What's one key way that researchers can monitor what's living in Channel Islands National Marine Sanctuary? Acoustic monitoring! With acoustic receivers, we can get the exact position of tagged animals like leopard sharks, sicklefin lemon sharks, juvenile white sharks, and sevengill sharks, which use the sanctuary as habitat and help maintain the ecosystem.
NOAA's Office of National Marine Sanctuaries works to protect several marine species, many of which are vulnerable or endangered. So, how do we do that?
We're looking at the connectivity and the movement of animals in and around the Channel Islands, off the West Coast of Southern California.
So we put up this equipment to listen for a variety of animals that may be around the sanctuary—we're partnered with a couple different researchers—and we put out this array around the islands to kind of watch where fish and different species that we're interested in move in between or around the islands.
In order to figure out what organisms are in the sanctuary and where they are travelling, we use VR2 acoustic receivers. Our research team has used acoustic measurements in the Channel Islands since 2010. My understanding is they can detect the acoustic tag in a fish from a distance of maybe, what, a quarter mile or so. Maybe a half mile. Depends on the sea conditions and the temperature and things.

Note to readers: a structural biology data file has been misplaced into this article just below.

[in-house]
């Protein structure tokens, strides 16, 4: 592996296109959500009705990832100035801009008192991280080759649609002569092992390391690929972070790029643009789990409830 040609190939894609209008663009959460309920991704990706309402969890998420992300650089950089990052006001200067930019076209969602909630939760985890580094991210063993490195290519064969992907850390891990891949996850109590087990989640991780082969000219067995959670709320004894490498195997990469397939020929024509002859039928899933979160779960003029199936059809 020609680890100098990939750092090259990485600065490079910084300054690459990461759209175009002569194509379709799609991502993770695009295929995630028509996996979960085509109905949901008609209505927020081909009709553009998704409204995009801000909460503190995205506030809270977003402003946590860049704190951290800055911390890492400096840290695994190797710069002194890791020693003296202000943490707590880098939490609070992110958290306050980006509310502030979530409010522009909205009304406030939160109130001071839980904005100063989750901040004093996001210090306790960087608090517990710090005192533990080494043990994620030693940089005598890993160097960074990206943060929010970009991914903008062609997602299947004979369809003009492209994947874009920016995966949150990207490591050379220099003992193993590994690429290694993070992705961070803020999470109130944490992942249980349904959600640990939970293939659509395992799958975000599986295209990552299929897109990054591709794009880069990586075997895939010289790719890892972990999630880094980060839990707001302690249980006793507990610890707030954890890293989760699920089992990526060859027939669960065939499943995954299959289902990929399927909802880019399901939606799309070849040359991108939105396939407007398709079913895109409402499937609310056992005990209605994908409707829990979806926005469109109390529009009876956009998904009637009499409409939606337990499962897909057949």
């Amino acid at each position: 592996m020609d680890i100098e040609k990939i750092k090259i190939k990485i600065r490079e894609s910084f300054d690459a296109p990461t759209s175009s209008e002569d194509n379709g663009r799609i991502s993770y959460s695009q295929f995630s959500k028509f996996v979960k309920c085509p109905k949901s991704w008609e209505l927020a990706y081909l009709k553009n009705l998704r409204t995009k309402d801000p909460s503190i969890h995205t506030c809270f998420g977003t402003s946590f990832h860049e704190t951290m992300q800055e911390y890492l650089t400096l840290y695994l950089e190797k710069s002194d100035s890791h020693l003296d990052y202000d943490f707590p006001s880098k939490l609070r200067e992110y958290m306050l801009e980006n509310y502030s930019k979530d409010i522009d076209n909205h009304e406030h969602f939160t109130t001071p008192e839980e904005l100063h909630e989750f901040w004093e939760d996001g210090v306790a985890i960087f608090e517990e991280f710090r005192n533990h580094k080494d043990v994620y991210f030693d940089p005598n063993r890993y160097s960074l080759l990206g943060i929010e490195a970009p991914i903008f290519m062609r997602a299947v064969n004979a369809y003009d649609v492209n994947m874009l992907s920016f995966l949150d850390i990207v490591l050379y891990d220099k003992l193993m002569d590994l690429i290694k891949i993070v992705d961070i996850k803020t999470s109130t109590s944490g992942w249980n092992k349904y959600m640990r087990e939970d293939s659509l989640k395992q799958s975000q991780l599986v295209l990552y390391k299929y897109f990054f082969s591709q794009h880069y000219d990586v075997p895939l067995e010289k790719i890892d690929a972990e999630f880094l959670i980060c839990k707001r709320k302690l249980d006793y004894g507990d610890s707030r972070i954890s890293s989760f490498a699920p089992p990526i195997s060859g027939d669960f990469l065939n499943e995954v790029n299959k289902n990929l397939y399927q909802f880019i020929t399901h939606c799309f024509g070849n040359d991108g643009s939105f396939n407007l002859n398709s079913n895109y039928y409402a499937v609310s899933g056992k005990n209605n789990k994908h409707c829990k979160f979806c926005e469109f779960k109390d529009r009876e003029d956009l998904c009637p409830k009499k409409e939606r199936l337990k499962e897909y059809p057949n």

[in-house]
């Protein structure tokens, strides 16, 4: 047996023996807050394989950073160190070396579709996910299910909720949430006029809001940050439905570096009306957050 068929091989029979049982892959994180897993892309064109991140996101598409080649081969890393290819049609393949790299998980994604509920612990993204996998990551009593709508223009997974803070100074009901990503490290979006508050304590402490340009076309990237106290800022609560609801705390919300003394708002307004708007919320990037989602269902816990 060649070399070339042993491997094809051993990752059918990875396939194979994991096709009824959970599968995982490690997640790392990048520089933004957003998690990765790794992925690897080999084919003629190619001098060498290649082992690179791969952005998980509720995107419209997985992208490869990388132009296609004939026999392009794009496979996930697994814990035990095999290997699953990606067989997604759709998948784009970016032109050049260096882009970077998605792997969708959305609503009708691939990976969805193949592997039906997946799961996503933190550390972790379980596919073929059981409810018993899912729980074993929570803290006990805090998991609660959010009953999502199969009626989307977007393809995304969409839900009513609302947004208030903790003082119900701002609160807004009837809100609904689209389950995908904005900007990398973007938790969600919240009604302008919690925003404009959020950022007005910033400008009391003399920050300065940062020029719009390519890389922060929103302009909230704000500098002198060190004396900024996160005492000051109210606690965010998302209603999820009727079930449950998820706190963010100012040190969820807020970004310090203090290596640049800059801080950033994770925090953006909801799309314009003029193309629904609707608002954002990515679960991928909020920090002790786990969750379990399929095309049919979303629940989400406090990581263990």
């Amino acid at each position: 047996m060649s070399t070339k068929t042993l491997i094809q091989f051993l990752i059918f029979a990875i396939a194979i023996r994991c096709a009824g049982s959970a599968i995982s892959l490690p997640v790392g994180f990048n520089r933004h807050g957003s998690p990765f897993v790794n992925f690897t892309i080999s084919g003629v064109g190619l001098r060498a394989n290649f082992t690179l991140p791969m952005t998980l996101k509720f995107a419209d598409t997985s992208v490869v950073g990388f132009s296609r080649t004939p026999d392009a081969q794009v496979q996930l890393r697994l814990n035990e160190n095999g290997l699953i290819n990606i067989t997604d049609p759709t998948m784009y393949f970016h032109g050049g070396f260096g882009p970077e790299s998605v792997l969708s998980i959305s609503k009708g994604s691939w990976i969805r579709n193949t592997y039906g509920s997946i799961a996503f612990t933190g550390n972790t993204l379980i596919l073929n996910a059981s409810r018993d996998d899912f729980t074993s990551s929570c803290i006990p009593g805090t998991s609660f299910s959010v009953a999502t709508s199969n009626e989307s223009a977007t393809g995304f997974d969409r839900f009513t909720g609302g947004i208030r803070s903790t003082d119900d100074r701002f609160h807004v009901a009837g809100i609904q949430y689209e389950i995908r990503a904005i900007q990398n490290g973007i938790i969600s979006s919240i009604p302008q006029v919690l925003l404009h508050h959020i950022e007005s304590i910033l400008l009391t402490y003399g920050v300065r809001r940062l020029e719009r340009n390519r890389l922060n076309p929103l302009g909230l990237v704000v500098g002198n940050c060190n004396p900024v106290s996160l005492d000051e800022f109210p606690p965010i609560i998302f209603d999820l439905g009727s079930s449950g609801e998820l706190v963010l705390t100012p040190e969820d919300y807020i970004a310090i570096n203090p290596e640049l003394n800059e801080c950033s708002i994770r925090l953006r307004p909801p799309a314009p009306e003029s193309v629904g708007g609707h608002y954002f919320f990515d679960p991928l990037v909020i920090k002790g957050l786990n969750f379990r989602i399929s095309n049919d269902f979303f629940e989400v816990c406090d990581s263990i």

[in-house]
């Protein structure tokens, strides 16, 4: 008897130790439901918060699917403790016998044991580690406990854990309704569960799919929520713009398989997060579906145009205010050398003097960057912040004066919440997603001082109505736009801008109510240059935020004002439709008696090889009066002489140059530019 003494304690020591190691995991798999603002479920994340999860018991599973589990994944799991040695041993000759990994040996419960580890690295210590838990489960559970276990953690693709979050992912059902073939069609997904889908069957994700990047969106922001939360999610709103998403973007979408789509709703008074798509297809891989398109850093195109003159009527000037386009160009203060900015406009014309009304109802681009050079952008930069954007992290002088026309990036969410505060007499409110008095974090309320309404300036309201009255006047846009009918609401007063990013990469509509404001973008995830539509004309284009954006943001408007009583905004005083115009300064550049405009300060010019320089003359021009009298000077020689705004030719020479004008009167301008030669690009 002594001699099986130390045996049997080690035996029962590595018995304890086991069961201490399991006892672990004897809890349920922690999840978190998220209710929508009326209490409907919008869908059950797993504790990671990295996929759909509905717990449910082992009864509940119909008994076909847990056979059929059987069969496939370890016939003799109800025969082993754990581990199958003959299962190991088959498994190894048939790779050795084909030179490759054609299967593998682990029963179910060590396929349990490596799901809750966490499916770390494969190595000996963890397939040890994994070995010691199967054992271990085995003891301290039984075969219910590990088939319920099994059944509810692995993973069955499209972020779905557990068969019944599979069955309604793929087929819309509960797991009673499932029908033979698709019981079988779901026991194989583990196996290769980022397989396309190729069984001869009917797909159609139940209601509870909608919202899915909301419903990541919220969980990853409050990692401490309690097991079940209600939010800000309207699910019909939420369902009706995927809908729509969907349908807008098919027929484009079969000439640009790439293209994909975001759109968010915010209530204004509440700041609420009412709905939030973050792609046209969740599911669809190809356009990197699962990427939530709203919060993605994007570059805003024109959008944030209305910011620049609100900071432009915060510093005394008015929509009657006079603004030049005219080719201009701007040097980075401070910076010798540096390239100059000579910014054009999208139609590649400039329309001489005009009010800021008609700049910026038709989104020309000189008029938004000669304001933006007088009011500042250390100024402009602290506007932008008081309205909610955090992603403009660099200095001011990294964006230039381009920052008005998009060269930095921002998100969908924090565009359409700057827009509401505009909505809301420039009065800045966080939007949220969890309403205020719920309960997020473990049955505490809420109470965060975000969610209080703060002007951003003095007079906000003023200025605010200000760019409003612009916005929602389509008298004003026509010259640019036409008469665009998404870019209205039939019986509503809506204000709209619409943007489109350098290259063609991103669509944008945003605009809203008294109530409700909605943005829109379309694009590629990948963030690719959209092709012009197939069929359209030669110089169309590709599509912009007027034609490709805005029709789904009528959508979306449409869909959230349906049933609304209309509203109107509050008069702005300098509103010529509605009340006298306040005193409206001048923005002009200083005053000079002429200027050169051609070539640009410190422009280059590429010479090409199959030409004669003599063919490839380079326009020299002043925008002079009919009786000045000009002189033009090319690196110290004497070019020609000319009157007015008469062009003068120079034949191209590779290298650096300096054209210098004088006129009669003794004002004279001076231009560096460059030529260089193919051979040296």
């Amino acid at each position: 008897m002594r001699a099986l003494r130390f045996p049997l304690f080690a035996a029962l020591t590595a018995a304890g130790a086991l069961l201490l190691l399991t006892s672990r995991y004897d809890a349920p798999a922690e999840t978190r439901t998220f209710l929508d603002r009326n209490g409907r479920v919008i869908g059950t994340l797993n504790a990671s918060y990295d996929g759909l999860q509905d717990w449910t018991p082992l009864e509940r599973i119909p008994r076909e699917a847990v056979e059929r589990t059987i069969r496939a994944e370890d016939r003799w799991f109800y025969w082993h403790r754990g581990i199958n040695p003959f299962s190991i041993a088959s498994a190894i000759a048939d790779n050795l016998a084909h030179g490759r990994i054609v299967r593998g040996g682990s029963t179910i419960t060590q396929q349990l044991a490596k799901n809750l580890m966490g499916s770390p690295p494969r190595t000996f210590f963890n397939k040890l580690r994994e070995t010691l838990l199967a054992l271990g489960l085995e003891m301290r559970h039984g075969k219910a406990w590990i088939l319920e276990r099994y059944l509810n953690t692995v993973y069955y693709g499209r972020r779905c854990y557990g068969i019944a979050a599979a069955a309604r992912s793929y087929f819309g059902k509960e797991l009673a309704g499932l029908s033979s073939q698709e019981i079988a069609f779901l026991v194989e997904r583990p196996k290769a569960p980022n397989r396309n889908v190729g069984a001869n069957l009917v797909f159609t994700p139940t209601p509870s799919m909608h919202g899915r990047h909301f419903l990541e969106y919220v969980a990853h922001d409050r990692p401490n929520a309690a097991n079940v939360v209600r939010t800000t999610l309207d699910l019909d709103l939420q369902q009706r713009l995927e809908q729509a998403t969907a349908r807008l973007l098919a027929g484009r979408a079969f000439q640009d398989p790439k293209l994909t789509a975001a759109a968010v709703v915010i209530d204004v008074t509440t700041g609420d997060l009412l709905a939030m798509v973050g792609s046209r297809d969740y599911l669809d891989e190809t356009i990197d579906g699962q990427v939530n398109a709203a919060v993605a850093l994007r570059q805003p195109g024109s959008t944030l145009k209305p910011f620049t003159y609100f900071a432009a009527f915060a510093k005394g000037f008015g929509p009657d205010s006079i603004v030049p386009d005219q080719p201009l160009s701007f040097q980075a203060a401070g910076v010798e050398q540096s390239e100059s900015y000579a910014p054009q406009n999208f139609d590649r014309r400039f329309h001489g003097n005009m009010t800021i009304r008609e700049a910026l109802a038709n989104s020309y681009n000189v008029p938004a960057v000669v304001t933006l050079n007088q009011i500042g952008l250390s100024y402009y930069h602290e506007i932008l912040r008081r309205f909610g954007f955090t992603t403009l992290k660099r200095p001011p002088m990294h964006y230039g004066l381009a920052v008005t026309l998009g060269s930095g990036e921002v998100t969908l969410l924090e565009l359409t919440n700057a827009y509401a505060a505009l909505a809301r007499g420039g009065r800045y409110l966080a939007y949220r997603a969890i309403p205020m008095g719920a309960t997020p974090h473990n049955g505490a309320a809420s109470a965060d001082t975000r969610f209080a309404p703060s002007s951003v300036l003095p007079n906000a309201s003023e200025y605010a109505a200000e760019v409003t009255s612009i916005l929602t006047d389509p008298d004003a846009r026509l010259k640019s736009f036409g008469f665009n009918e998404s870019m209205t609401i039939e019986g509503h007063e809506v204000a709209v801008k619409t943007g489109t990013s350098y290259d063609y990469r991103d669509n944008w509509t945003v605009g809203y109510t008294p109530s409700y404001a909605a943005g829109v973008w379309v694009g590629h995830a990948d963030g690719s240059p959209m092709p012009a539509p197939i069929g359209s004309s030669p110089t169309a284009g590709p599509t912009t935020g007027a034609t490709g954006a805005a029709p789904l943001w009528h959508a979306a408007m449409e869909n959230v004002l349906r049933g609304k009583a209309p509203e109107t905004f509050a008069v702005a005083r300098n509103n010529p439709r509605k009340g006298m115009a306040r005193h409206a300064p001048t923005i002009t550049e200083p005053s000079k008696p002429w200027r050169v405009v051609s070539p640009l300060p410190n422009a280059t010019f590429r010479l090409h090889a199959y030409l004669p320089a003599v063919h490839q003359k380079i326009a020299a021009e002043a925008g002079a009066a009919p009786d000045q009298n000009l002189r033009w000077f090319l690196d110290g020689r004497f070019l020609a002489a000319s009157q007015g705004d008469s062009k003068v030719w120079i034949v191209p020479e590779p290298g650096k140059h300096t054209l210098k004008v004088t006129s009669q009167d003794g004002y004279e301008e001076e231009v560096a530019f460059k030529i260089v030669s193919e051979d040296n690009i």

So I'm surprised at how many tags it actually detects, because the fish have to swim within the range of the receiver. This method works well because we can get the exact position of the animals, and the tags last several years. Satellite tags have shorter lifespans and less exact positions.
Here in the islands, we've detected leopard sharks that come as far as La Hoya. We get white sharks that have been tagged off LA and Malibu. We've even gotten sevengills that come all the way from San Francisco.
So, there's a wide variety of animals that come down and use the Channel Islands as habitat. So, why is all of this important? One of the animals we tag, the Juvenile White Shark, is at risk of endangerment.
White Sharks are top predators in their ecosystems, essential to maintaining stable populations and keeping diseases from spreading. If these sharks go extinct, the ecosystems we depend on in California for food and recreation are more likely to deteriorate.
By understanding their habitat, we can better aid in the preservation of these sharks and other species.